When to call it quits in business and embrace change
Every successful business owner knows that adaptability is part of having a thriving company. Trends come and go. Consumer tastes change. Companies must adapt their products to meet changing needs and demands. Just as the planetary changes we are experiencing are a call for us to adapt, businesses, which are also alive and organic in nature, must adapt to meet inevitable change. In short, businesses must either adapt, or know when to call it quits.
On November 16, 2012, Hostess Brands, the manufactures of Wonder Bread, Twinkie, Ho Hos and Ding Dongs sent out a press release letting the world know that it was officially going out of business due to labour strife and unprofitability.
As this business announces its end, the natural foods industry continues to grow. Caren Baginsky, journalist for the Natural Business Journal, shares good news in January 2012 for the natural food market in the US, despite hard economic times:
“Growth of the natural and organic food market has slowed considerably during the economic recession. Sales grew just 5 percent in 2009 and 8 percent in 2010 versus the approximate 15 percent growth experienced from 2005 to 2007. However, this sector is still growing much faster than the $630 billion total U.S. food market which grew less than 1 percent in 2010.
Conventional retailers are getting smart about natural and organic, and were responsible for 54 percent of organic food sales in 2010, according to the Organic Trade Association’s 2011 Organic Industry Survey. But natural retailers are still holding strong, bringing in 39 percent of total organic food sales.”
Perhaps, if Hostess created a wheatgrass-filled, gluten-free, sugar-free, dairy-free Twinkie, maybe, their factory doors would not have shut this week. However, the thought of that kind of product may have been a hard sell for their corporate members and their consumers, and a stretch of their established brand.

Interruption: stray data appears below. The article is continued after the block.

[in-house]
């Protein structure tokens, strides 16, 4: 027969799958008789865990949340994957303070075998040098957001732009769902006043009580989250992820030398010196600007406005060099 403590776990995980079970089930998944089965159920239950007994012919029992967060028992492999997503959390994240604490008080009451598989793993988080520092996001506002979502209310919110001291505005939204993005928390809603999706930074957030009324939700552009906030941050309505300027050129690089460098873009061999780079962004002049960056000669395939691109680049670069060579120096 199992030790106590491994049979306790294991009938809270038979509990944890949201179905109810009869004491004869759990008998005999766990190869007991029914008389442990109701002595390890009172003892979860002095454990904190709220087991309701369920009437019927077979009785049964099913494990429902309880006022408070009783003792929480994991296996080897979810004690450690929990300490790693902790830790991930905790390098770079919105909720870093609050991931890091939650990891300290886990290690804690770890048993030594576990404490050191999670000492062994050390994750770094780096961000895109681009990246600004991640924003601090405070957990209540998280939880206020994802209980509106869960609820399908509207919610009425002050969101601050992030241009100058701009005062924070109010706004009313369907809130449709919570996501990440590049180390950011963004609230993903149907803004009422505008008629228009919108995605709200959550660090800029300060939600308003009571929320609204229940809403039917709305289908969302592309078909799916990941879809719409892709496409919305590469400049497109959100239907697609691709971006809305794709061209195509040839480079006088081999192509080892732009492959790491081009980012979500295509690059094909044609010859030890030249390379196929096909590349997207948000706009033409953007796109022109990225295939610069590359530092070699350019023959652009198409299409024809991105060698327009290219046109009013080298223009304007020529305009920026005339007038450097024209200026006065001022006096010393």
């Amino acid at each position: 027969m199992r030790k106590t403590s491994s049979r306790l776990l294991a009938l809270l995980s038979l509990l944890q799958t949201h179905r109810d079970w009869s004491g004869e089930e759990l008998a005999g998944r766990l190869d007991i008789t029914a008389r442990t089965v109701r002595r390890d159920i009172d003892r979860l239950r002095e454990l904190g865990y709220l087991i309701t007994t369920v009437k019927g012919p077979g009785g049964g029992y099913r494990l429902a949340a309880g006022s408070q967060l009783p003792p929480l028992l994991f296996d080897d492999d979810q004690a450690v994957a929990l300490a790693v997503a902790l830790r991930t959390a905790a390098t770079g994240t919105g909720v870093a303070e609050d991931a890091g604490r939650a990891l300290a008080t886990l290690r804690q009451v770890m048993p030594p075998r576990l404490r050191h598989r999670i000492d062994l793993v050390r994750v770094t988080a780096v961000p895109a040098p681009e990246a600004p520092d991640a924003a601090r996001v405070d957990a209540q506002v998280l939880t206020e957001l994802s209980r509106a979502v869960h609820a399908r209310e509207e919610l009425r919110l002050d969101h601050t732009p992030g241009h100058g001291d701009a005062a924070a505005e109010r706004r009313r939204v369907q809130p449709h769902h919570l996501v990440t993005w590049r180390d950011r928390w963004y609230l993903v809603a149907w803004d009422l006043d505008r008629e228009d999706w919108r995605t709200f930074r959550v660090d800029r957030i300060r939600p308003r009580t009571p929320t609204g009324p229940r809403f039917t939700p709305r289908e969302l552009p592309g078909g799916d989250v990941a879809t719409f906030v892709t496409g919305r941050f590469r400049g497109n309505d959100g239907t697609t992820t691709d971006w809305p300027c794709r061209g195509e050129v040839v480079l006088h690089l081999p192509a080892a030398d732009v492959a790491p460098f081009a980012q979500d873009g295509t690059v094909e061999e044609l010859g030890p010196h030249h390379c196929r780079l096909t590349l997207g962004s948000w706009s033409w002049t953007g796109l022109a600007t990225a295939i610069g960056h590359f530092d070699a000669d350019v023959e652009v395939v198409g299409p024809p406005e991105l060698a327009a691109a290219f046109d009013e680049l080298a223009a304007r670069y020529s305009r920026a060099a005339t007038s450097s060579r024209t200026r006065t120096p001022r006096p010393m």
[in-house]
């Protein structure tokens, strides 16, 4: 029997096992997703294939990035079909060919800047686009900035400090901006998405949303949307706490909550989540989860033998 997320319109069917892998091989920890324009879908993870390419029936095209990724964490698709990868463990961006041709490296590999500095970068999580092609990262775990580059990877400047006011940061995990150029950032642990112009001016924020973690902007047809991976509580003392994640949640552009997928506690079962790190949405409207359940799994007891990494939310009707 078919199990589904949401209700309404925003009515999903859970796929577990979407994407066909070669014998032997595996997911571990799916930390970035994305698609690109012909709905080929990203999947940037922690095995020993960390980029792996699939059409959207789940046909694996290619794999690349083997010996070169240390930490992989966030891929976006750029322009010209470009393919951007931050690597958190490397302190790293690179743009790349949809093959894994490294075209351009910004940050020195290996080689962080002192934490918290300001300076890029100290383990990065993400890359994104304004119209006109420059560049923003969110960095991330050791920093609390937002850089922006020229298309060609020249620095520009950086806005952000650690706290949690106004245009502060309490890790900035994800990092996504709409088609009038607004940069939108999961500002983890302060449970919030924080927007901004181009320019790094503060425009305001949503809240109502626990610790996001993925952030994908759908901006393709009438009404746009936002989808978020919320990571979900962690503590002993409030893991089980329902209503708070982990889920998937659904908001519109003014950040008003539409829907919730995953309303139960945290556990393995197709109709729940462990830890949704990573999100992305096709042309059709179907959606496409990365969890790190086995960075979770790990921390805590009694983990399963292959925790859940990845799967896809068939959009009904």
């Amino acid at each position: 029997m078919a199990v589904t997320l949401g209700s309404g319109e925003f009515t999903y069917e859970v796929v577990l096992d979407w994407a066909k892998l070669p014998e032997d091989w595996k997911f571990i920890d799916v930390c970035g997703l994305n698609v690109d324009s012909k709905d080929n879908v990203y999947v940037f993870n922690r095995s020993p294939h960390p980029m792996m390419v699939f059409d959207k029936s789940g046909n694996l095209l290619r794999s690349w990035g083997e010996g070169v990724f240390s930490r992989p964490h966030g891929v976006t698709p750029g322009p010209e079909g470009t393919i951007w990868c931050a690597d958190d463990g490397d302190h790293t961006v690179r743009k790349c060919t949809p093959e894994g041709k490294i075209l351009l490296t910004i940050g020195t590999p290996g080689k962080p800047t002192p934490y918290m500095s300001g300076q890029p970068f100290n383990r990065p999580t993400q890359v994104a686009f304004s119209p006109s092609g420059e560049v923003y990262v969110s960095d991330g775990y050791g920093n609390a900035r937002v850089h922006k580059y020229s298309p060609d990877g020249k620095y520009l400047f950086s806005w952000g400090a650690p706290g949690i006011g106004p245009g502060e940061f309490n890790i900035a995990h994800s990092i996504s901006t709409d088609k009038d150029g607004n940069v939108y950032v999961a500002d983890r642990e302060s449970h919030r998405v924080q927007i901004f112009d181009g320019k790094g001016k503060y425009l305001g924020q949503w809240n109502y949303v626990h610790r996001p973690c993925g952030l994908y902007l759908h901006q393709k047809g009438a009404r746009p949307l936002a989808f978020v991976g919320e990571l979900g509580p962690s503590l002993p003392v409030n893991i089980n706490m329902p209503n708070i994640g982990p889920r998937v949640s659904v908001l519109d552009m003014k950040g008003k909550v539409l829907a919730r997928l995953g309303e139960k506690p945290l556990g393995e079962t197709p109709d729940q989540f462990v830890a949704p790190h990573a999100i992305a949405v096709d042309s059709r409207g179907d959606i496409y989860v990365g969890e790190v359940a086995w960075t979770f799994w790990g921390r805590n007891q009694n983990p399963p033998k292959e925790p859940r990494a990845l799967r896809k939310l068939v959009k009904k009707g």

Other than a reflection of changing consumer demand, the strike that ultimately caused Hostess to close reveals another business ending and call for new beginnings. It is an old school paradigm for management and labour to be in separate camps. In the 30’s, when Hostess was founded, it was the norm. However, it is a model that no longer works today.
In order to adapt to change, which happens so quickly in today’s market, a company must work as an efficient, cooperative team. In other words, all those who are part of a company must be on the same page. Each job is as important as the next. If everyone is a stakeholder, with a shared vision, where the inside of the company prides itself on win-win, productivity flows. A strike only happens when there is an unhappy and unequal distribution of labour and reward, that is, when there is a misalignment in the company mission and the people working for it.
I have not eaten a Twinkie in years, but road trips in my teens were defined by them. I remember putting their sparkly wrappers in the back of my car window, just so that the sun’s rays would naturally toast them to perfection. But that was then. Like most people my age, I am more focused now on the benefits of eating healthy. These days I might have gone for the wheatgrass-filled, gluten-free, sugar-free, dairy-free organic version. But perhaps, as with all endings, it is best to let things that no longer seem to work go, and focus instead on embracing new beginnings.
Rishi Deva (Rishi Gerald) is the CEO of Kupid’s Play Records. He describes Kupid’s Play like this: “Kupid’s Play is the Sound of the I Am Revolution. As an international record label devoted to raising global consciousness we bring awakened artists to the commercial mainstream. Our vision extends beyond a traditional record label. We know impossibilities are not real and build non-traditional revenue models by embracing new technologies in the current economic landscape. We know music is everywhere. Kupid’s Play actively seeks out creative opportunities to get its artists’ music to their fans in new ways ensuring that the Sound of the I Am Revolution is heard.” With two decades of experience in the music industry, Rishi has been nominated for numerous marketing awards and earned a Gold Record in the music industry for management.